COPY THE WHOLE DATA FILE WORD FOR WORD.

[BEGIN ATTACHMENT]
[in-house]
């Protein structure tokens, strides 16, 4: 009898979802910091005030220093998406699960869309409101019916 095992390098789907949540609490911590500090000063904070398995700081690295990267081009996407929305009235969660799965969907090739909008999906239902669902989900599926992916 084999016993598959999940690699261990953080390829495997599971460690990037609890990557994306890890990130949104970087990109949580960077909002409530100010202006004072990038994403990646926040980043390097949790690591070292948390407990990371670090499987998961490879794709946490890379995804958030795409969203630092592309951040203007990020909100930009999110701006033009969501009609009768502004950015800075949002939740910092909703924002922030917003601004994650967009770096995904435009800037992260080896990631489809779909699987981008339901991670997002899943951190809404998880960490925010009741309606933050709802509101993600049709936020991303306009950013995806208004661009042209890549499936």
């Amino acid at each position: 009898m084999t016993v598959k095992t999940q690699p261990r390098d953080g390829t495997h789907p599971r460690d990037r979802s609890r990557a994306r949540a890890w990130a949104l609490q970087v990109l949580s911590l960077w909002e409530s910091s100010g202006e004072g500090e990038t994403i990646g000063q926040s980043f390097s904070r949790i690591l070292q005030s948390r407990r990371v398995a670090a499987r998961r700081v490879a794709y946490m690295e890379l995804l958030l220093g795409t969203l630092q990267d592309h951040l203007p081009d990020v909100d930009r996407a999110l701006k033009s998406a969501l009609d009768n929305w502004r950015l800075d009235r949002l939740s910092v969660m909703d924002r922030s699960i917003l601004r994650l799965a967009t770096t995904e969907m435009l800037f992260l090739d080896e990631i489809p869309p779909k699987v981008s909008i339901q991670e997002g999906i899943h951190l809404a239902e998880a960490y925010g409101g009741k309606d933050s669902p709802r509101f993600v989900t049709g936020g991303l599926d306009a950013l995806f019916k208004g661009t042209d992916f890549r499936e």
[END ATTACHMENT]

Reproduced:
[in-house]
């Protein structure tokens, strides 16, 4: 009898979802910091005030220093998406699960869309409101019916 095992390098789907949540609490911590500090000063904070398995700081690295990267081009996407929305009235969660799965969907090739909008999906239902669902989900599926992916 084999016993598959999940690699261990953080390829495997599971460690990037609890990557994306890890990130949104970087990109949580960077909002409530100010202006004072990038994403990646926040980043390097949790690591070292948390407990990371670090499987998961490879794709946490890379995804958030795409969203630092592309951040203007990020909100930009999110701006033009969501009609009768502004950015800075949002939740910092909703924002922030917003601004994650967009770096995904435009800037992260080896990631489809779909699987981008339901991670997002899943951190809404998880960490925010009741309606933050709802509101993600049709936020991303306009950013995806208004661009042209890549499936």
């Amino acid at each position: 009898m084999t016993v598959k095992t999940q690699p261990r390098d953080g390829t495997h789907p599971r460690d990037r979802s609890r990557a994306r949540a890890w990130a949104l609490q970087v990109l949580s911590l960077w909002e409530s910091s100010g202006e004072g500090e990038t994403i990646g000063q926040s980043f390097s904070r949790i690591l070292q005030s948390r407990r990371v398995a670090a499987r998961r700081v490879a794709y946490m690295e890379l995804l958030l220093g795409t969203l630092q990267d592309h951040l203007p081009d990020v909100d930009r996407a999110l701006k033009s998406a969501l009609d009768n929305w502004r950015l800075d009235r949002l939740s910092v969660m909703d924002r922030s699960i917003l601004r994650l799965a967009t770096t995904e969907m435009l800037f992260l090739d080896e990631i489809p869309p779909k699987v981008s909008i339901q991670e997002g999906i899943h951190l809404a239902e998880a960490y925010g409101g009741k309606d933050s669902p709802r509101f993600v989900t049709g936020g991303l599926d306009a950013l995806f019916k208004g661009t042209d992916f890549r499936e």